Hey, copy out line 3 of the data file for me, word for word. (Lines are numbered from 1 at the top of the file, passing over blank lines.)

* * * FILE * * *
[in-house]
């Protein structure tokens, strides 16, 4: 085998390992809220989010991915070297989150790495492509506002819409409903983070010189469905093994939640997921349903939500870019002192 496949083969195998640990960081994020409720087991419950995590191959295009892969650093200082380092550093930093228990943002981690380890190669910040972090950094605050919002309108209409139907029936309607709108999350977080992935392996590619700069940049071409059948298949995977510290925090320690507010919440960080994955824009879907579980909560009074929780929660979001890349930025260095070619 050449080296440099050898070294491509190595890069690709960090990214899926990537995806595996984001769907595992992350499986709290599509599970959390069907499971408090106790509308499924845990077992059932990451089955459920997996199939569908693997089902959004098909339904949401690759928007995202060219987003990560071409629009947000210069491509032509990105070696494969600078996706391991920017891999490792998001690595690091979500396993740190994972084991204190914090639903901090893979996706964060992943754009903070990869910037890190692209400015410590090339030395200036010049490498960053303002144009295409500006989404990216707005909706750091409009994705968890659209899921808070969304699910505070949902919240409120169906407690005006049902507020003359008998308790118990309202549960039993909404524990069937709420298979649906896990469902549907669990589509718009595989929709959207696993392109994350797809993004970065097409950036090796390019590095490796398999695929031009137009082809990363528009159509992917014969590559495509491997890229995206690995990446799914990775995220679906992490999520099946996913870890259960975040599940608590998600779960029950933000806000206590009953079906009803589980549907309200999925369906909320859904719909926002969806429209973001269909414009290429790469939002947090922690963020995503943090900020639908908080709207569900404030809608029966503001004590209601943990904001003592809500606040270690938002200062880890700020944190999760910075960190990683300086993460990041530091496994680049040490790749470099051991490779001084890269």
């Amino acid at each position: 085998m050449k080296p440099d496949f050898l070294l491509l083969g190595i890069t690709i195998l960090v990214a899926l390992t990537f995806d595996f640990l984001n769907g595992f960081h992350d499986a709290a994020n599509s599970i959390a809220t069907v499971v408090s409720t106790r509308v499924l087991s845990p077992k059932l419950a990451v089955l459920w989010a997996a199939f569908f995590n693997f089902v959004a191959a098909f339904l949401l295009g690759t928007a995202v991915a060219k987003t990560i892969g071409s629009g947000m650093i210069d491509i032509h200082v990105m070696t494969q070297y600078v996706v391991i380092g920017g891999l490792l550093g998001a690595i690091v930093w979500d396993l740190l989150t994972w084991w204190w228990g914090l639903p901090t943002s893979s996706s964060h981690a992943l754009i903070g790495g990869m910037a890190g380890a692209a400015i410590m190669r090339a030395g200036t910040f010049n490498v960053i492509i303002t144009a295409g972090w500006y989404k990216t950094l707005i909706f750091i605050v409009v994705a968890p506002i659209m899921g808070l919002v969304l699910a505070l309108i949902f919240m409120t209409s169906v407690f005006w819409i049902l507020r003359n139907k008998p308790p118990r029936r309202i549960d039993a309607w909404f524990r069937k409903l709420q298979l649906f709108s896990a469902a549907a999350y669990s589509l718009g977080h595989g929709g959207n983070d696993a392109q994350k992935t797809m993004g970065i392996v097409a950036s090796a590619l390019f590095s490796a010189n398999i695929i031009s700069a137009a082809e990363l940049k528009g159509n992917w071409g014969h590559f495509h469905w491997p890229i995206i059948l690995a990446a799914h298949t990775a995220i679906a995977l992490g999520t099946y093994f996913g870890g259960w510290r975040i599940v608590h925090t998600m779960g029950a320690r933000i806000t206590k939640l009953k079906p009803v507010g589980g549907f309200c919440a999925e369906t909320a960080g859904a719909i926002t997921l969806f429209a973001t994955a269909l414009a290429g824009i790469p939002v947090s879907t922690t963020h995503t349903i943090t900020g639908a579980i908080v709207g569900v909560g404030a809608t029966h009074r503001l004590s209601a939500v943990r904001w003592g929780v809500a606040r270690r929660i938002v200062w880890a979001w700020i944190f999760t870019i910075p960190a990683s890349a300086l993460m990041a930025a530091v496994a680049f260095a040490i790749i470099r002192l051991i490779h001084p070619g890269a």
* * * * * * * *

């Amino acid at each position: 085998m050449k080296p440099d496949f050898l070294l491509l083969g190595i890069t690709i195998l960090v990214a899926l390992t990537f995806d595996f640990l984001n769907g595992f960081h992350d499986a709290a994020n599509s599970i959390a809220t069907v499971v408090s409720t106790r509308v499924l087991s845990p077992k059932l419950a990451v089955l459920w989010a997996a199939f569908f995590n693997f089902v959004a191959a098909f339904l949401l295009g690759t928007a995202v991915a060219k987003t990560i892969g071409s629009g947000m650093i210069d491509i032509h200082v990105m070696t494969q070297y600078v996706v391991i380092g920017g891999l490792l550093g998001a690595i690091v930093w979500d396993l740190l989150t994972w084991w204190w228990g914090l639903p901090t943002s893979s996706s964060h981690a992943l754009i903070g790495g990869m910037a890190g380890a692209a400015i410590m190669r090339a030395g200036t910040f010049n490498v960053i492509i303002t144009a295409g972090w500006y989404k990216t950094l707005i909706f750091i605050v409009v994705a968890p506002i659209m899921g808070l919002v969304l699910a505070l309108i949902f919240m409120t209409s169906v407690f005006w819409i049902l507020r003359n139907k008998p308790p118990r029936r309202i549960d039993a309607w909404f524990r069937k409903l709420q298979l649906f709108s896990a469902a549907a999350y669990s589509l718009g977080h595989g929709g959207n983070d696993a392109q994350k992935t797809m993004g970065i392996v097409a950036s090796a590619l390019f590095s490796a010189n398999i695929i031009s700069a137009a082809e990363l940049k528009g159509n992917w071409g014969h590559f495509h469905w491997p890229i995206i059948l690995a990446a799914h298949t990775a995220i679906a995977l992490g999520t099946y093994f996913g870890g259960w510290r975040i599940v608590h925090t998600m779960g029950a320690r933000i806000t206590k939640l009953k079906p009803v507010g589980g549907f309200c919440a999925e369906t909320a960080g859904a719909i926002t997921l969806f429209a973001t994955a269909l414009a290429g824009i790469p939002v947090s879907t922690t963020h995503t349903i943090t900020g639908a579980i908080v709207g569900v909560g404030a809608t029966h009074r503001l004590s209601a939500v943990r904001w003592g929780v809500a606040r270690r929660i938002v200062w880890a979001w700020i944190f999760t870019i910075p960190a990683s890349a300086l993460m990041a930025a530091v496994a680049f260095a040490i790749i470099r002192l051991i490779h001084p070619g890269a």